Antonio Tarver, who failed a California State Athletic Commission drug test earlier this year, had his one-year suspension upheld at a commission hearing this afternoon.
The California State Athletic Commission upheld the one-year suspension of Antonio Tarver, likely effectively ending his boxing career.
The 43-year-old Tarver failed a drug test earlier this year, testing positive for a steroid often used for weight-cutting. At today's hearing, Tarver really had no defense, instead painting himself as a good guy, an ambassador for the sport, and someone who'd never failed a test before. These things may be true, but as one of the commissioners put it, he wasn't giving any evidence or anything close to evidence that there was something faulty about the positive test.
Basically, Tarver wanted to have his suspension lessened or revoked, "just because."
The commission made the right decision today, particularly because Tarver didn't really have an argument, or even an excuse. At his age, he's probably pretty much done in the ring -- his fight with Lateef Kayode wasn't very good anyway, and surely didn't encourage folks to watch him again.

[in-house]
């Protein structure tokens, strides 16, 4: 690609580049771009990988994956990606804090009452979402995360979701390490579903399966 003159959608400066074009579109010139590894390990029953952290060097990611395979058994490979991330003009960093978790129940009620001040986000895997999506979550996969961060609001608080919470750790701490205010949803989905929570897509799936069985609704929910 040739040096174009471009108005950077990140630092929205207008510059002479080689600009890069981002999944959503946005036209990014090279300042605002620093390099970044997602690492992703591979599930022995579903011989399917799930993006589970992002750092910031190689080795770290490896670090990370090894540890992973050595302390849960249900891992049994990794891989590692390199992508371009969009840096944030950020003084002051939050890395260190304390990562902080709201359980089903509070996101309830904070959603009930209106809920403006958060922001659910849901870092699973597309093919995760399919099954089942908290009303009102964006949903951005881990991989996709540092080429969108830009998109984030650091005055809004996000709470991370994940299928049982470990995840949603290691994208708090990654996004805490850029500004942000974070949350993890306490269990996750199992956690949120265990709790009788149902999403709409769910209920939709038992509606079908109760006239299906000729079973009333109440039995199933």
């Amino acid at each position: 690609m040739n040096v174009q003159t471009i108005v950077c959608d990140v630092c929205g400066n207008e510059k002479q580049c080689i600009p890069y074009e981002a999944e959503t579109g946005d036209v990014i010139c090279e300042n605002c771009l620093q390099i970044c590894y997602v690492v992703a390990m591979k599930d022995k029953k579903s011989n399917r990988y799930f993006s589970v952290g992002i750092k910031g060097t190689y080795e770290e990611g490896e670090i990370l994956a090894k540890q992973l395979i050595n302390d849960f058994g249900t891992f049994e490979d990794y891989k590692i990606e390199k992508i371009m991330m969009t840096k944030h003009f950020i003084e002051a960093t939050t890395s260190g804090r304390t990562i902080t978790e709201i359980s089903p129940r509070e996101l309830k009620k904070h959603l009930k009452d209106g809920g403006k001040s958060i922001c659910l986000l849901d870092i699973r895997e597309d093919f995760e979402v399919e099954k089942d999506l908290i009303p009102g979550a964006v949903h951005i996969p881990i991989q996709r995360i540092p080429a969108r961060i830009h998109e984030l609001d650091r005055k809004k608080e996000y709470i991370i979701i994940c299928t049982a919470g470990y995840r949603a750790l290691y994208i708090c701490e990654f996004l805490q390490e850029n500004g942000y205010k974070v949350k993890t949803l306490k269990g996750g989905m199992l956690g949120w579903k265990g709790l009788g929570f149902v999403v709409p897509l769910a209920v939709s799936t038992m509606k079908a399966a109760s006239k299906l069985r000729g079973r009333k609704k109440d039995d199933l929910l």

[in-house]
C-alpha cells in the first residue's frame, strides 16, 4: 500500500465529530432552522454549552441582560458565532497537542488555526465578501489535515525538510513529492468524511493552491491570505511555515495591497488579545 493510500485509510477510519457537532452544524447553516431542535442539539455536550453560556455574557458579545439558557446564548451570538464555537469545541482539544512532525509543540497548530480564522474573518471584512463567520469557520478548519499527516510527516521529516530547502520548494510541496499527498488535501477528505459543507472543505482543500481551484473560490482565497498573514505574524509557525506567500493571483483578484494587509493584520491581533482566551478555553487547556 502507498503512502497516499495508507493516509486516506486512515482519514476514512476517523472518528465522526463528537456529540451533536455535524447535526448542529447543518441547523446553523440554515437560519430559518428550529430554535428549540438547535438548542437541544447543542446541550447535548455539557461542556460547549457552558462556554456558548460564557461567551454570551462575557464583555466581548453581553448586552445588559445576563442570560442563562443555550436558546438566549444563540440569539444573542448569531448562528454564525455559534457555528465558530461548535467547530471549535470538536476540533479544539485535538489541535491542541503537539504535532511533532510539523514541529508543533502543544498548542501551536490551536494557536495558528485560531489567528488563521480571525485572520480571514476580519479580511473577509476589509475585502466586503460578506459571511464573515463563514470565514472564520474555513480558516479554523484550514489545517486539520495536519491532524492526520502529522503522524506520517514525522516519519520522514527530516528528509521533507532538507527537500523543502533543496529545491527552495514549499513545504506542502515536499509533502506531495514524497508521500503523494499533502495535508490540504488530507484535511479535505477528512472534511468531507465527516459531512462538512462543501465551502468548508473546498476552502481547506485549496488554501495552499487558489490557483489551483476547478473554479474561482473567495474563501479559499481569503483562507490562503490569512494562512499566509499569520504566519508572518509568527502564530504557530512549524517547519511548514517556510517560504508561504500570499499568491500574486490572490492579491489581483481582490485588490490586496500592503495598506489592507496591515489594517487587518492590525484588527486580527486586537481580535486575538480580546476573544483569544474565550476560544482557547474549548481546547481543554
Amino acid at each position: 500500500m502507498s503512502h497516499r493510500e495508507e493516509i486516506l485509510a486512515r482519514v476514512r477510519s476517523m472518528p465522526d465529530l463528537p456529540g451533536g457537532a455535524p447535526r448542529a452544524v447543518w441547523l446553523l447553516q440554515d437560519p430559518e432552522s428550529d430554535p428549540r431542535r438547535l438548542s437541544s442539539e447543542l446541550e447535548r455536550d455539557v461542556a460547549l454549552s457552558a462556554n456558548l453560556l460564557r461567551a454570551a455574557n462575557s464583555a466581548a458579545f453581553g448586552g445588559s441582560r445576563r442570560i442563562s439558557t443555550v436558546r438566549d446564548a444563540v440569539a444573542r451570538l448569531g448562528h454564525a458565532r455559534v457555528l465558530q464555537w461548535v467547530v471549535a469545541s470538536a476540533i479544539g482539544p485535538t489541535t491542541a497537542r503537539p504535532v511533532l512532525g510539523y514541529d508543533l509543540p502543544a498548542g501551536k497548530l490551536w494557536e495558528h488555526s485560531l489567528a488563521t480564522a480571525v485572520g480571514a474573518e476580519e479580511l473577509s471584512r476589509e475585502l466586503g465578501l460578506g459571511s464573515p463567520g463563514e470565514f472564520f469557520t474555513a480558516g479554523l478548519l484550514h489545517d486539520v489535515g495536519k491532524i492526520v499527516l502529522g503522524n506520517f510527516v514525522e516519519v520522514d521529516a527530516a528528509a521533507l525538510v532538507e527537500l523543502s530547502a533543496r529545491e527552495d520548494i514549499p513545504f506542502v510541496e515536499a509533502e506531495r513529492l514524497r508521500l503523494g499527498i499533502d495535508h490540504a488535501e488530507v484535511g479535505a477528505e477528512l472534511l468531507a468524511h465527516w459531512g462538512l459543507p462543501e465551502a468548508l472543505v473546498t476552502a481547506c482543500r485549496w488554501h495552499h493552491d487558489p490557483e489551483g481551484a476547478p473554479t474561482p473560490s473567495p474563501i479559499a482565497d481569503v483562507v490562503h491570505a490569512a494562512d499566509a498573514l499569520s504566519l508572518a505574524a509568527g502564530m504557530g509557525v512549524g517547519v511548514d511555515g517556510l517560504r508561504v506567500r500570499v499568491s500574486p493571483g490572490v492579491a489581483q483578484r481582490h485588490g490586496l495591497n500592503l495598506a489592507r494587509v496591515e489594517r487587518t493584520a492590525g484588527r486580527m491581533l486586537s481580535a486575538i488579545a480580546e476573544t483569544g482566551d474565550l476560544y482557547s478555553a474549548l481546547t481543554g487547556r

The only "evidence" Tarver really presented was a photo of the weigh-in, where he was a bit flabby -- his reasoning, of course, the generalized idea that steroids make you ripped and cut and buff and all this. They can, but it's far more likely that Tarver or anyone in his position would be using drostanolone for its weight-cutting effects, especially when you consider that he also stated he had to cut weight to make 200 pounds for the fight. He didn't say how much or give a time frame for his tough weight loss period, but he said that there was one.
While I think the suspension is correct, I do think that in time, Showtime should bring Tarver back as a commentator, unless there were deeper issues between Tarver and the network than we know about, which is possible. I don't know. Maybe not right away, but when this episode is further in the rearview mirror, I'd like to see him back. He was good at the job, and I just don't think it really matters if a commentator failed a drug test at some point.